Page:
Summary: If a jail practitioner prescribe a new medication to someone, they should see that person in personally to establish a doctor-patient relationship—just like what should be done outside of the jail.
As always, what I have written here is my opinion, based on my training, experience and research. I could be wrong! If you think I am wrong, please say why in comments!
I’m not looking for you to post this email, but I hope you’ll reply.
This is a topic I’ve been wondering about on and off for years. Say someone comes in voluntarily and expects to stay awhile waiting for trial. (S)he is on lots of medication including some scheduled drugs (e.g. methadone, Oxy, and/or Fentanyl, anti-depressants, etc), other drugs (insulin, spironolactone, metformin, provigil, and a long list of drugs). The person has been on these drugs for years and for documented reasons.
What should the person expect in the continuation of their health care? What about drugs prescribed on a PRN basis (as break through pain) or as needed based upon events?
Its obvious what happens on the outside, but not what occurs on the inside (at least to me).
Thank you and I hope you’ll find time to reply.
I have been a nurse for over 15 years now. During this time, I have worked in various settings including correctional nursing, long term care, home health, and on med surg / ER units. While, I mostly agree with the article, to me there seems to be variances between the different settings. From my experience, it is common place, for nurses in the home health setting and long term care setting to send correspondence to doctors by phone or fax in regards to a pt that may have a medical condition and the doctor never physically sees the pt before prescribing a treatment. In these cases, I understand that most of the time they are established pt’s with the prescribing doctor, but regardless it may be weeks, months, or longer until the doctor actually routinely makes rounds or the person is seen in the clinic. In many cases, I would not expect a doctor to remember or even mention it, much less document anything seemingly minor such as prescribing something for a sore throat or maybe adjusting a blood pressure medication because the readings were trending high. I would say that in nearly 100% of these instances, the doctors rely on the home health nurse or long term care nurse to notify the doctor if something is not improving with the current treatment. Currently, I work in corrections and in general this is how things operate at the facility I work at. Depending on the circumstance, the doctor does not personally see everyone that has a change in medication or is started on a new medication. Many times, the inmate may only be in the facility for one to several days, before bonding out etc. and currently our doctor is only at the jail one day a week. In these cases, we do have the jail doctor sign off on the orders that were given / protocols that were implemented. Just reaching out to see what your thoughts were in regards to the different clinical settings etc.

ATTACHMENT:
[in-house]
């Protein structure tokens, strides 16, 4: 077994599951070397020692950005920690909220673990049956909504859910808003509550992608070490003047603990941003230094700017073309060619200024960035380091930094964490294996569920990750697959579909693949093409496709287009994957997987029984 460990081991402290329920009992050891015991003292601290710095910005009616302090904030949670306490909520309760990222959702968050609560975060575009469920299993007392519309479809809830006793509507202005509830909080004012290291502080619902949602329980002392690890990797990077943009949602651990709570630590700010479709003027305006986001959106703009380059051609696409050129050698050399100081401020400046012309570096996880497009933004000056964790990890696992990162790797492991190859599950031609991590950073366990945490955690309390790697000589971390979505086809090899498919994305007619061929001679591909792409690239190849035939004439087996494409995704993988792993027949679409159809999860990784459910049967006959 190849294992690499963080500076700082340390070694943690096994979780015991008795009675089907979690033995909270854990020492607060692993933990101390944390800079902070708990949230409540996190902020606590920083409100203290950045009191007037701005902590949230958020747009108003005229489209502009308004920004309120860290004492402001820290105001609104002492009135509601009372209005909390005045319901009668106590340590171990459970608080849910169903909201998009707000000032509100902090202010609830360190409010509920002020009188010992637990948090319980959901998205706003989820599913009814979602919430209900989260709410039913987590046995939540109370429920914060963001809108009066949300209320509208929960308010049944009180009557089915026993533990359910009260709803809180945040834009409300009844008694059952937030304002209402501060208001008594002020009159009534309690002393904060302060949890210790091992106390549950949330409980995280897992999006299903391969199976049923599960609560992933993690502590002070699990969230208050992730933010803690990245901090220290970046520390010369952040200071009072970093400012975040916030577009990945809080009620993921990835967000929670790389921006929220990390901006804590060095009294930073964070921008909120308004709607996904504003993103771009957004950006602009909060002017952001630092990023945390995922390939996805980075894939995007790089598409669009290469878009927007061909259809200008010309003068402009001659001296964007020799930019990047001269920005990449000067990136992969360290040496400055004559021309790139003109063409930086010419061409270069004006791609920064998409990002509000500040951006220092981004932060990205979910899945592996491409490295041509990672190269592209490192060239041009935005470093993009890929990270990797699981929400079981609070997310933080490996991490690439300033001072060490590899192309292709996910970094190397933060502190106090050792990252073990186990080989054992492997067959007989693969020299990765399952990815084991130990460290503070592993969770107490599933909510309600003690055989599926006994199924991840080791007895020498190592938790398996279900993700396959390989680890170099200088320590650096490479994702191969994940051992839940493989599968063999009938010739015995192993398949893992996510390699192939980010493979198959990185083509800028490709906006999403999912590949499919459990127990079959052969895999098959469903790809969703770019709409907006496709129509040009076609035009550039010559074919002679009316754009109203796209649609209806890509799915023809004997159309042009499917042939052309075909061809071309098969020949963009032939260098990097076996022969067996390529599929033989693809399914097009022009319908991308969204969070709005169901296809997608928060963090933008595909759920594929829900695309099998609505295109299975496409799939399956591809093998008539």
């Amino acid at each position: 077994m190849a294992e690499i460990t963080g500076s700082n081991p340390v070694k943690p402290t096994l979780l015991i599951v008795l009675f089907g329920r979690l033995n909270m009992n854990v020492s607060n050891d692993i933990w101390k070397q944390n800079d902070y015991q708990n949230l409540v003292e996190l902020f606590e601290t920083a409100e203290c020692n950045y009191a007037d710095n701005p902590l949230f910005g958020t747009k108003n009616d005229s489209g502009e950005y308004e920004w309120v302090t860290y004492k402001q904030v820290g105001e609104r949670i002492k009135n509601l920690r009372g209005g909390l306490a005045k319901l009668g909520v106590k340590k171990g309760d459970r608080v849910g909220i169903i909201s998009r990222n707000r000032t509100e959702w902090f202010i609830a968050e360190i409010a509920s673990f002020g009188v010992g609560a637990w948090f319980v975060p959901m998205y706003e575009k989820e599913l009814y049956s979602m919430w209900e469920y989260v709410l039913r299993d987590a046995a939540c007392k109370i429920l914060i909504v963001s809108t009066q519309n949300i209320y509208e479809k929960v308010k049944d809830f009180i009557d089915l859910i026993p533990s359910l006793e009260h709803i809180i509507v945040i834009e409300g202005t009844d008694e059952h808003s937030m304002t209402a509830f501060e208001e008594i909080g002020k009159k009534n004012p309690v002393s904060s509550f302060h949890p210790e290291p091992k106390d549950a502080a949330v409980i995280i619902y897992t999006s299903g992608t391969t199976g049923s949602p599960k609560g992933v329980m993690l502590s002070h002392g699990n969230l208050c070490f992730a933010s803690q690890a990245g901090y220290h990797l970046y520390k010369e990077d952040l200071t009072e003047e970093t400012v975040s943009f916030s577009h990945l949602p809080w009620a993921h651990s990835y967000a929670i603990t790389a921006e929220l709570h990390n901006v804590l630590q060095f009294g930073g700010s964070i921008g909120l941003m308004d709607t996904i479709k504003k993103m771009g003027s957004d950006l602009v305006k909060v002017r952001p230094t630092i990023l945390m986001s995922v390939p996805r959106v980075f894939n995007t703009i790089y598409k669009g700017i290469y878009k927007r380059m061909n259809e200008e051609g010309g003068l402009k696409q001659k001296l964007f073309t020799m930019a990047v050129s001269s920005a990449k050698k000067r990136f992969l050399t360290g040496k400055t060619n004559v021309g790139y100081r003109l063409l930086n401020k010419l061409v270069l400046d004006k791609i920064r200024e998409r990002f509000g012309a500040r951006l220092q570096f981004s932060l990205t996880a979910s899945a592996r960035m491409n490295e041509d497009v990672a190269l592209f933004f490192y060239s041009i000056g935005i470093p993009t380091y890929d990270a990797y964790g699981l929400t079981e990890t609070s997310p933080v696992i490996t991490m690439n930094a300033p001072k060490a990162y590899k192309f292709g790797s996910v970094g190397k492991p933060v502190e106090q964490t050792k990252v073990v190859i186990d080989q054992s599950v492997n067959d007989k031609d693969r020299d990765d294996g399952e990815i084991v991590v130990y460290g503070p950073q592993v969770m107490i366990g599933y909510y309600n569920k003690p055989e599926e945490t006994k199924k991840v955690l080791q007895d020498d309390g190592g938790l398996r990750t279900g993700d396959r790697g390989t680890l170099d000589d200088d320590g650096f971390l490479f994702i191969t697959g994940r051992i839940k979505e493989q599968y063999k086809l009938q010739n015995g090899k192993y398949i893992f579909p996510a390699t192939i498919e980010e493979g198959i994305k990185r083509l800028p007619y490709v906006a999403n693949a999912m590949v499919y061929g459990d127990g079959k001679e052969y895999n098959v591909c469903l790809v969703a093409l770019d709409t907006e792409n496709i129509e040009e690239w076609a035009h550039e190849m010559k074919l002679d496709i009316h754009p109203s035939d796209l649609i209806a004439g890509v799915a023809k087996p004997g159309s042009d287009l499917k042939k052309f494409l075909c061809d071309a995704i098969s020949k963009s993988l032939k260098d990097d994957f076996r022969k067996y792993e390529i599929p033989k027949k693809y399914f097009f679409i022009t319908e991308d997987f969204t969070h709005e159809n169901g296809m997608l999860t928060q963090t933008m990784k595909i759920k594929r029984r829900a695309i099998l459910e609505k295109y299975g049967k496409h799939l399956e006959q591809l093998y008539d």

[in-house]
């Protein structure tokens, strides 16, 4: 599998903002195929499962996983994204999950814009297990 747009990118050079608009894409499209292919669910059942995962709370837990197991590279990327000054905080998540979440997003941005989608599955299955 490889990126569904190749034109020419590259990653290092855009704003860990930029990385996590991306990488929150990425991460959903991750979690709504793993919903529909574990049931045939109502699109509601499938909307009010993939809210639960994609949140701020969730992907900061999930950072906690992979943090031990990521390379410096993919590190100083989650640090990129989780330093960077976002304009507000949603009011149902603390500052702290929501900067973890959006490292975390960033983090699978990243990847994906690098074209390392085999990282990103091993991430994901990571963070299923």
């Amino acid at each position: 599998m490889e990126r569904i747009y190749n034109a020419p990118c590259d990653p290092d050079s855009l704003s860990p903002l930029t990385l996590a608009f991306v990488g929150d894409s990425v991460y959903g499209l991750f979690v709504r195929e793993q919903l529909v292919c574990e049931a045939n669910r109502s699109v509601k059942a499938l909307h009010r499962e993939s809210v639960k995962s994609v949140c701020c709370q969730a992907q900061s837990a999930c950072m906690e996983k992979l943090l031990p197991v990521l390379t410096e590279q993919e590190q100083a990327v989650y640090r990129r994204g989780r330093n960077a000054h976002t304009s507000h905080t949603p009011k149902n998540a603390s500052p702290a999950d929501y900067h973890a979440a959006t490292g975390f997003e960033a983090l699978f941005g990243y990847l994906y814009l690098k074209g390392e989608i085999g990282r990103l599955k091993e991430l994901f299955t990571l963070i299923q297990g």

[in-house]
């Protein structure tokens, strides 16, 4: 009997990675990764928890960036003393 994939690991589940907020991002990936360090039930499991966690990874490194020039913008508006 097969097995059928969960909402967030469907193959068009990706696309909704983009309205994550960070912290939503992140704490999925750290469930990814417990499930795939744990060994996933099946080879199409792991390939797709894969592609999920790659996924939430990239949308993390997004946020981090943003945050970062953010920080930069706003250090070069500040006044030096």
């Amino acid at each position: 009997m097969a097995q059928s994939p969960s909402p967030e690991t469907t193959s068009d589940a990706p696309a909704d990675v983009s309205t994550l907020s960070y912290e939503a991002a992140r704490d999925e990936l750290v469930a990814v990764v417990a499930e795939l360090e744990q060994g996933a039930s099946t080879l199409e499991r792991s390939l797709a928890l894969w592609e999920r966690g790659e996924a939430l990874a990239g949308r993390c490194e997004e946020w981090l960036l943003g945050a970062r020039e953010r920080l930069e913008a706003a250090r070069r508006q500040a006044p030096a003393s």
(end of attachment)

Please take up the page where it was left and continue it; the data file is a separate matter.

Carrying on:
Also as an after thought, how is OTC medications treated at your facilities. Can any inmate get things such as tylenol, ibuprofen, and so forth off of the med cart as needed during med pass or do these things also require a doctor order and do you then personally follow up with each one after that? Can they purchase certain meds off of commissary? Or if they can’t afford to purchase OTC meds off of commissary does the jail routinely give OTC meds on a PRN basis?
Thank you for the site and articles! I have recently come across the site and I have enjoyed it.
There is an obvious power imbalance between the Jail doctor and patient.
Knowledge, freedom, familiarity of circumstance, fear and self respect.
How do you balance being right with being kind with being fair while avoiding hubris a certainty of being right and not being blind to their suffering and need for comfort ?
Does the routine nature sharpen or dull your empathy ?
Do you need to maintain emotional detachment like ER workers, or does the long-term patient doctor relationship encourage a compassionate outlook?
I’m sorry but I wouldn’t enjoy it myself. Keep up the good work.